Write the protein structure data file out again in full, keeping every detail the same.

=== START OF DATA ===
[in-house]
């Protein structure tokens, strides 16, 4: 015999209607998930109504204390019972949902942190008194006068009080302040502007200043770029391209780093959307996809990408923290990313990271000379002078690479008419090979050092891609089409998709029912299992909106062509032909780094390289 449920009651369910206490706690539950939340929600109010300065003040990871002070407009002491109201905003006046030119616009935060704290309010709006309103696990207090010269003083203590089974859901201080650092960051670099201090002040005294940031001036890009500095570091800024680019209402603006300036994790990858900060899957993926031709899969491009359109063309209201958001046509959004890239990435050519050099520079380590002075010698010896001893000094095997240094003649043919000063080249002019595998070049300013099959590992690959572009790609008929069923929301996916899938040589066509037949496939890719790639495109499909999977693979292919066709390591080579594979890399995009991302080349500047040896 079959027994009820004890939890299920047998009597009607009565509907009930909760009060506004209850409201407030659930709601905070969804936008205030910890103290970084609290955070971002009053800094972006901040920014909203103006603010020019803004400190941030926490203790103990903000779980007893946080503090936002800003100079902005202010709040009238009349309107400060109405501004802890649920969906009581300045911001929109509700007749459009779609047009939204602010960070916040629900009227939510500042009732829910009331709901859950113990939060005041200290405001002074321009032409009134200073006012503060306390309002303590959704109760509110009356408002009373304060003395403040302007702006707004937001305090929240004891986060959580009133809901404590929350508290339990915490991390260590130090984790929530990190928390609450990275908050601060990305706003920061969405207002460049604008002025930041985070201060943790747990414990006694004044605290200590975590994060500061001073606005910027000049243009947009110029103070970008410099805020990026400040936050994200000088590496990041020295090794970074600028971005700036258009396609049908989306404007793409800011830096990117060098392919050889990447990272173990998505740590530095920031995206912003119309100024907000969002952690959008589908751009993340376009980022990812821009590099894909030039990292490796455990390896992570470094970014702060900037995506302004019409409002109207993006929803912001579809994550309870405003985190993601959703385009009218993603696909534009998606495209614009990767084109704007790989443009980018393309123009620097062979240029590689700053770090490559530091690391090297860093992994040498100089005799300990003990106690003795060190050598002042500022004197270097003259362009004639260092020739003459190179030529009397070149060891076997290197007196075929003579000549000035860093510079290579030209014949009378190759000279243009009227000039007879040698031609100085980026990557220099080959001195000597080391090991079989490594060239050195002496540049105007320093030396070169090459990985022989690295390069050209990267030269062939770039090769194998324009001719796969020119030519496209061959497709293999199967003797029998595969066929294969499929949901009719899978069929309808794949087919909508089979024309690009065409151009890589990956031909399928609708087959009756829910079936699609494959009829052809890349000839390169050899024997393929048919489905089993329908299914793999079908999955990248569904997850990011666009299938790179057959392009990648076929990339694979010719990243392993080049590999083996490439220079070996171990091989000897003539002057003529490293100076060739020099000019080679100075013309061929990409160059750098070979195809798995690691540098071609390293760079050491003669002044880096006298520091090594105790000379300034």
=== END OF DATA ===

[in-house]
């Protein structure tokens, strides 16, 4: 015999209607998930109504204390019972949902942190008194006068009080302040502007200043770029391209780093959307996809990408923290990313990271000379002078690479008419090979050092891609089409998709029912299992909106062509032909780094390289 449920009651369910206490706690539950939340929600109010300065003040990871002070407009002491109201905003006046030119616009935060704290309010709006309103696990207090010269003083203590089974859901201080650092960051670099201090002040005294940031001036890009500095570091800024680019209402603006300036994790990858900060899957993926031709899969491009359109063309209201958001046509959004890239990435050519050099520079380590002075010698010896001893000094095997240094003649043919000063080249002019595998070049300013099959590992690959572009790609008929069923929301996916899938040589066509037949496939890719790639495109499909999977693979292919066709390591080579594979890399995009991302080349500047040896 079959027994009820004890939890299920047998009597009607009565509907009930909760009060506004209850409201407030659930709601905070969804936008205030910890103290970084609290955070971002009053800094972006901040920014909203103006603010020019803004400190941030926490203790103990903000779980007893946080503090936002800003100079902005202010709040009238009349309107400060109405501004802890649920969906009581300045911001929109509700007749459009779609047009939204602010960070916040629900009227939510500042009732829910009331709901859950113990939060005041200290405001002074321009032409009134200073006012503060306390309002303590959704109760509110009356408002009373304060003395403040302007702006707004937001305090929240004891986060959580009133809901404590929350508290339990915490991390260590130090984790929530990190928390609450990275908050601060990305706003920061969405207002460049604008002025930041985070201060943790747990414990006694004044605290200590975590994060500061001073606005910027000049243009947009110029103070970008410099805020990026400040936050994200000088590496990041020295090794970074600028971005700036258009396609049908989306404007793409800011830096990117060098392919050889990447990272173990998505740590530095920031995206912003119309100024907000969002952690959008589908751009993340376009980022990812821009590099894909030039990292490796455990390896992570470094970014702060900037995506302004019409409002109207993006929803912001579809994550309870405003985190993601959703385009009218993603696909534009998606495209614009990767084109704007790989443009980018393309123009620097062979240029590689700053770090490559530091690391090297860093992994040498100089005799300990003990106690003795060190050598002042500022004197270097003259362009004639260092020739003459190179030529009397070149060891076997290197007196075929003579000549000035860093510079290579030209014949009378190759000279243009009227000039007879040698031609100085980026990557220099080959001195000597080391090991079989490594060239050195002496540049105007320093030396070169090459990985022989690295390069050209990267030269062939770039090769194998324009001719796969020119030519496209061959497709293999199967003797029998595969066929294969499929949901009719899978069929309808794949087919909508089979024309690009065409151009890589990956031909399928609708087959009756829910079936699609494959009829052809890349000839390169050899024997393929048919489905089993329908299914793999079908999955990248569904997850990011666009299938790179057959392009990648076929990339694979010719990243392993080049590999083996490439220079070996171990091989000897003539002057003529490293100076060739020099000019080679100075013309061929990409160059750098070979195809798995690691540098071609390293760079050491003669002044880096006298520091090594105790000379300034």